The American College of Physicians (ACP) today said that retail health clinics - now commonly present in drugstores and/or big box retailers - are best used as a backup alternative to a patient's primary care physician for the diagnosis and treatment of episodic minor illnesses. "Health care delivery models are changing and our patients are embracing and exploring alternatives to the traditional office practice," said Wayne J. Riley, MD, MPH, MBA, MACP, president of ACP.
"Retail Health Clinics: A Policy Position Paper of the American College of Physicians is being released at this time because ACP feels it is important to provide guidance to physicians and their patients allowing them to understand the role retail health clinics may have in providing quick, convenient and patient-centered care," Dr. Riley noted. A summary of the paper is in Annals of Internal Medicine.
"The expansion of both the number and scope of retail health clinics raises many questions about the role of retail clinics long term and how they may complement or augment good medical care and routine preventive health services." Dr. Riley said. "A balance must be struck between the convenience and easy access retail clinics provide with the importance of establishing relationships between patients and physicians, particularly for patients who have complex medical histories and/or multiple medical problems."
ACP's half-dozen recommendations and positions address the expansion of retail health clinics while underscoring the need for adherence to patient safety and quality protocols and strong communication and collaboration among patients and the retail health clinic providers, and physicians:
- Retail health clinics should serve as an episodic alternative to care from an established primary care practice for relatively healthy patients without complex medical histories.
- Ideally, all patients should establish a longitudinal care relationship with a physician. Physicians should discuss circumstances in which the use of a retail health clinic might be appropriate.
- All care settings should develop strategies to provide patients with improved access via flexible scheduling and after hours care.
- Retail health clinics should have a well-defined and limited scope of clinical services that are consistent with state scope of practice laws and with the more limited physical space and infrastructure that such a setting permits. These well-defined and limited services should be clearly disclosed to the patient prior to or at the visit.
- Retail clinics should use standardized medical protocols based on evidence based practice guidelines.
- Retail health clinics should have a structured referral system to primary care settings and encourage patients they see to establish a longitudinal relationship with a primary care physician if the patient does not have such an existing relationship. ACP believes that it is not appropriate for retail clinics to refer patients directly to subspecialists without consultation by a primary care clinician in order to ensure continuity of care.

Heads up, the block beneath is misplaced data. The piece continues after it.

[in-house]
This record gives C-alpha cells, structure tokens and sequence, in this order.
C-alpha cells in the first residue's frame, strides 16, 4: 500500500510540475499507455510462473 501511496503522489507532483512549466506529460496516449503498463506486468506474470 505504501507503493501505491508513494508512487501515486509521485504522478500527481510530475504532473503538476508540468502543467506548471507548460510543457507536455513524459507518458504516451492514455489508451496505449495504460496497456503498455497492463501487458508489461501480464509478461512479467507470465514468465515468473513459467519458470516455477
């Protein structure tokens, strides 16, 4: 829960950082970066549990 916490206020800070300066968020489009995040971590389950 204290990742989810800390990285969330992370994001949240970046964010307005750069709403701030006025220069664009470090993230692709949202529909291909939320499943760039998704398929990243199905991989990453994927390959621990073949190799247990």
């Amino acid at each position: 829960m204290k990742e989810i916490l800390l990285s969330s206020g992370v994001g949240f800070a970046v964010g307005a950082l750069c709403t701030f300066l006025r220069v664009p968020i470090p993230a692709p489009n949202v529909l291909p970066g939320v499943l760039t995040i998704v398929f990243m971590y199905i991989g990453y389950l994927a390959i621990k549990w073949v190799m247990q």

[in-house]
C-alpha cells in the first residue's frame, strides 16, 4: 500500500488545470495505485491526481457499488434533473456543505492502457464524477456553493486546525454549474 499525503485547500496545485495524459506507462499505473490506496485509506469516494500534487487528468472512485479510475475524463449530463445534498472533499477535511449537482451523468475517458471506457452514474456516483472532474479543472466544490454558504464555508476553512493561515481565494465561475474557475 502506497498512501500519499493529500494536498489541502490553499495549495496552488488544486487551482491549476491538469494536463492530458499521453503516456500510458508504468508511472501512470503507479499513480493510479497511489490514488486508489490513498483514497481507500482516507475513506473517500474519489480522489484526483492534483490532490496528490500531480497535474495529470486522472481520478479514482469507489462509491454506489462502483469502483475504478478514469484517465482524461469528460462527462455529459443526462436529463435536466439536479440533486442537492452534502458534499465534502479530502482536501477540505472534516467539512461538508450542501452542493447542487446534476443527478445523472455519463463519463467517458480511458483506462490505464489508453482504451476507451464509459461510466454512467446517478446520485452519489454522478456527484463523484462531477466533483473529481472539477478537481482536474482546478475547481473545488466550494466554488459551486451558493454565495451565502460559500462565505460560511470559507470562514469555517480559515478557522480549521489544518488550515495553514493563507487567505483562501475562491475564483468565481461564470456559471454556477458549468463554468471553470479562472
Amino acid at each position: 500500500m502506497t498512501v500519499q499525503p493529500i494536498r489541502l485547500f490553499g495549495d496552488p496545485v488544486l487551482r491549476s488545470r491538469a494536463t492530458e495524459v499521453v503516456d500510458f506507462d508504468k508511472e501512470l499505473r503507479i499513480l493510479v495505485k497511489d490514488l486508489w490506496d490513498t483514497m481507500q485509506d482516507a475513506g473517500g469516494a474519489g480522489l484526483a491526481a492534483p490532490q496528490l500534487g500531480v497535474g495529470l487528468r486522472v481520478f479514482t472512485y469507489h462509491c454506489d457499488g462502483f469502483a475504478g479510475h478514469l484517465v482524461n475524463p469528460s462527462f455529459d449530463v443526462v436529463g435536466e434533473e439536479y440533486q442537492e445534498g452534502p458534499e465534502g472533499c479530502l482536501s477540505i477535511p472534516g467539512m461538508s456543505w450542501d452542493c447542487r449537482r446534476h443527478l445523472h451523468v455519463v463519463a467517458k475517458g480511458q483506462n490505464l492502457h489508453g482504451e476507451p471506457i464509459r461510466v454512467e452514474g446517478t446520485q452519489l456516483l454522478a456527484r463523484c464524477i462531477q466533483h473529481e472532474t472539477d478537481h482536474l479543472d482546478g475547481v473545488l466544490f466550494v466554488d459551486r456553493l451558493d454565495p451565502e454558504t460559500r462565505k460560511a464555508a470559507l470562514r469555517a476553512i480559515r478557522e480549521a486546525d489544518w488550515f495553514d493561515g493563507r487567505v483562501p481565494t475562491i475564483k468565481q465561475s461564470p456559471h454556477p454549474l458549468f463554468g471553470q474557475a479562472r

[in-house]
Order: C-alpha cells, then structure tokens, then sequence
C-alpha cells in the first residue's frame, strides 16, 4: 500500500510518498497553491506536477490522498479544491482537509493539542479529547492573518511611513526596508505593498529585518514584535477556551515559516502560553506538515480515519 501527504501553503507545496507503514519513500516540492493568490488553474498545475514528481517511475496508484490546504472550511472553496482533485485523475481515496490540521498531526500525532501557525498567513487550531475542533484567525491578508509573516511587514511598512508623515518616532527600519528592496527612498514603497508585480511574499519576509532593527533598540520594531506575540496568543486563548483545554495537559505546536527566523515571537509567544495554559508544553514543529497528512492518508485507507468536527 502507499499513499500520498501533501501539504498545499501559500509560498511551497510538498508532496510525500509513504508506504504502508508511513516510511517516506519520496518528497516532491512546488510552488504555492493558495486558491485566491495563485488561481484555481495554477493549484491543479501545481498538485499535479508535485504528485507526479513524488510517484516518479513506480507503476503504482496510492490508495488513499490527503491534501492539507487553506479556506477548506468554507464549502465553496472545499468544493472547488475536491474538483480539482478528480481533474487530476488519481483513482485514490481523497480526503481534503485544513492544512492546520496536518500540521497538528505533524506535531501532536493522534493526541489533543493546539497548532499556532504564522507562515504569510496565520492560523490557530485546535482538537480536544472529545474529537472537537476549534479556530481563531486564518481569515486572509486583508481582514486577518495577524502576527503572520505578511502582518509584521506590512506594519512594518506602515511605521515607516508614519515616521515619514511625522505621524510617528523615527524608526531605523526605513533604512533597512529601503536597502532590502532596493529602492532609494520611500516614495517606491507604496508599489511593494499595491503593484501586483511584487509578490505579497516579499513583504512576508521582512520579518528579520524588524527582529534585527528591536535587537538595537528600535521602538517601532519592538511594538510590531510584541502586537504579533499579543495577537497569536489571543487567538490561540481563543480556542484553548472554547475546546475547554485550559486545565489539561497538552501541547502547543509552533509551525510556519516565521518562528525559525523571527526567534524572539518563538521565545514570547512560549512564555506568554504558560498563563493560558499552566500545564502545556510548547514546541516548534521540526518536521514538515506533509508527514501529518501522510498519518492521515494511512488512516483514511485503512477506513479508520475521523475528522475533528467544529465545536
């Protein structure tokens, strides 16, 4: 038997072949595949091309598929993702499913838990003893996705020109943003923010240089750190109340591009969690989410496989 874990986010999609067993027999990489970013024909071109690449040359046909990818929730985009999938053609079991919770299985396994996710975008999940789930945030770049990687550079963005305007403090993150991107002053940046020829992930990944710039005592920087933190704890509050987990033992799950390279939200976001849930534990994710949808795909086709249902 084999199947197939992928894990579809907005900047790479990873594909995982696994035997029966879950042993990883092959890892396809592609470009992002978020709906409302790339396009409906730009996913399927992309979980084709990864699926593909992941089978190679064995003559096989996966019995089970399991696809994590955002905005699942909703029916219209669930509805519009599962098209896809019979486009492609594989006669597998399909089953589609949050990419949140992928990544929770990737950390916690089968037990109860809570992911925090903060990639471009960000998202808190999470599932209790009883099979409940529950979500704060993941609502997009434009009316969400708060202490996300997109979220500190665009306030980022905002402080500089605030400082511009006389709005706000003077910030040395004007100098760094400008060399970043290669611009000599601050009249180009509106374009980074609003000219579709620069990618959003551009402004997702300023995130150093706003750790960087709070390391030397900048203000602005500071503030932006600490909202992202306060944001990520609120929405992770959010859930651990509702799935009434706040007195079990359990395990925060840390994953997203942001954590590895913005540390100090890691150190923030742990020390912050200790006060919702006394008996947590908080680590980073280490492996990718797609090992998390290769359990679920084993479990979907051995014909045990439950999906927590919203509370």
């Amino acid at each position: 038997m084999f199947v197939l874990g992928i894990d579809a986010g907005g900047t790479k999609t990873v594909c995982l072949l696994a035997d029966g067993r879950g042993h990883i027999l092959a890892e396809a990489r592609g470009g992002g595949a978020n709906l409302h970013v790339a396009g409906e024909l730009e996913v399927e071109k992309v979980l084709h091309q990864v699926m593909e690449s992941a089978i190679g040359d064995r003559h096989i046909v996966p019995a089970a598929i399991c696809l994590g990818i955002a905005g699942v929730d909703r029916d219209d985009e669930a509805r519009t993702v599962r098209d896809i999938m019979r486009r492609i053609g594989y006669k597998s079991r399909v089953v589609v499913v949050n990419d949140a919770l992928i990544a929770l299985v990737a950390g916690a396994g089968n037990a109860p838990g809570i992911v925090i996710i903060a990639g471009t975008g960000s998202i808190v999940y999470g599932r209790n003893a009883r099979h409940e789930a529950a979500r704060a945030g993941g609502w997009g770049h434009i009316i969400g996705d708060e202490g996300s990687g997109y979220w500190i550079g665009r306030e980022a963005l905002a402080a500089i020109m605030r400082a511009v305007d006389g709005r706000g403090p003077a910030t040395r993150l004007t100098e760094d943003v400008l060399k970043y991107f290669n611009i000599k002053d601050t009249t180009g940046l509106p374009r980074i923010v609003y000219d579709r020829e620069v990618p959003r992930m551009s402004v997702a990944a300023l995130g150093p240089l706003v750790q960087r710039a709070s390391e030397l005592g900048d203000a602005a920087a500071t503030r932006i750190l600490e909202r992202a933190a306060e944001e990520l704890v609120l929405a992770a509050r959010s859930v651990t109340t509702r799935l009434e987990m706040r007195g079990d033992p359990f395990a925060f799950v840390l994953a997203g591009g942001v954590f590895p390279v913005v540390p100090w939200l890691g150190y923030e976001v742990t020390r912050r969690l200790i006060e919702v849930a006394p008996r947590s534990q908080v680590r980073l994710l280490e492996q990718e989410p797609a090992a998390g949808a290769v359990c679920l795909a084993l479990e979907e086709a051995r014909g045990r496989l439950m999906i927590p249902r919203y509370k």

- ACP believes it is primarily the responsibility of the retail health clinic to promptly communicate information about a retail health clinic visit to a patient's primary care physician including but not limited to the administration of any vaccination, prescriptions, tests, or post-care instructions.
- Physicians are encouraged to engage patients in a discussion on how to appropriately follow up with the physician or Patient-Centered Medical Home (PCMH) after a retail health clinic visit.
- Patients are encouraged to engage the retail health clinic about when and what information will be sent to their primary care physician and discuss their retail health clinic visit with their physician.
- ACP believes insufficient data exist concerning the provision of chronic disease management in the retail health clinic setting and recommends against chronic and complex disease management in these settings at this time. ACP recommends controlled research into the safety, efficacy, and cost effectiveness of chronic disease management in the retail health clinic setting.
"The positions put forward by ACP highlight a meaningful approach that will have positive effects for both patients and physicians," concluded Dr. Riley. "The health care system will, then, realize the full potential of primary care physicians working collaboratively with retail health clinics."
The American College of Physicians is the largest medical specialty organization and the second-largest physician group in the United States. ACP members include 143,000 internal medicine physicians (internists), related subspecialists, and medical students. Internal medicine physicians are specialists who apply scientific knowledge and clinical expertise to the diagnosis, treatment, and compassionate care of adults across the spectrum from health to complex illness. Follow ACP on Twitter and Facebook.